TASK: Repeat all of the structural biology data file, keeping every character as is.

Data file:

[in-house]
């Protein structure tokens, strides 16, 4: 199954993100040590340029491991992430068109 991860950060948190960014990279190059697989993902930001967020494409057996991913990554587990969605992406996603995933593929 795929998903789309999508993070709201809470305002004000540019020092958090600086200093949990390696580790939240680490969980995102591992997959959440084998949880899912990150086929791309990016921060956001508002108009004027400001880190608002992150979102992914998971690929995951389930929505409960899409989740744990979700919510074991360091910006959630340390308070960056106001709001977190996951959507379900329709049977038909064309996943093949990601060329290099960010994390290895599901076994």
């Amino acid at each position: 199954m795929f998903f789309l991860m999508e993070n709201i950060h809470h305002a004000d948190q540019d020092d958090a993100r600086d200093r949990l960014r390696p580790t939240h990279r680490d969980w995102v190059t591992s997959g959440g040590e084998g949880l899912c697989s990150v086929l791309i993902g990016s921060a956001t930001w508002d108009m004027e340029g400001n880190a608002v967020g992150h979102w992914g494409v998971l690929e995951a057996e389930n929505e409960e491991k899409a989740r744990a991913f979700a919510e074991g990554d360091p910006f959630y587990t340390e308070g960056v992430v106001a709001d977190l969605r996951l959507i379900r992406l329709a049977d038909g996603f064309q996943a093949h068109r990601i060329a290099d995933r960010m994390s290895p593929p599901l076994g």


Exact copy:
[in-house]
């Protein structure tokens, strides 16, 4: 199954993100040590340029491991992430068109 991860950060948190960014990279190059697989993902930001967020494409057996991913990554587990969605992406996603995933593929 795929998903789309999508993070709201809470305002004000540019020092958090600086200093949990390696580790939240680490969980995102591992997959959440084998949880899912990150086929791309990016921060956001508002108009004027400001880190608002992150979102992914998971690929995951389930929505409960899409989740744990979700919510074991360091910006959630340390308070960056106001709001977190996951959507379900329709049977038909064309996943093949990601060329290099960010994390290895599901076994």
């Amino acid at each position: 199954m795929f998903f789309l991860m999508e993070n709201i950060h809470h305002a004000d948190q540019d020092d958090a993100r600086d200093r949990l960014r390696p580790t939240h990279r680490d969980w995102v190059t591992s997959g959440g040590e084998g949880l899912c697989s990150v086929l791309i993902g990016s921060a956001t930001w508002d108009m004027e340029g400001n880190a608002v967020g992150h979102w992914g494409v998971l690929e995951a057996e389930n929505e409960e491991k899409a989740r744990a991913f979700a919510e074991g990554d360091p910006f959630y587990t340390e308070g960056v992430v106001a709001d977190l969605r996951l959507i379900r992406l329709a049977d038909g996603f064309q996943a093949h068109r990601i060329a290099d995933r960010m994390s290895p593929p599901l076994g």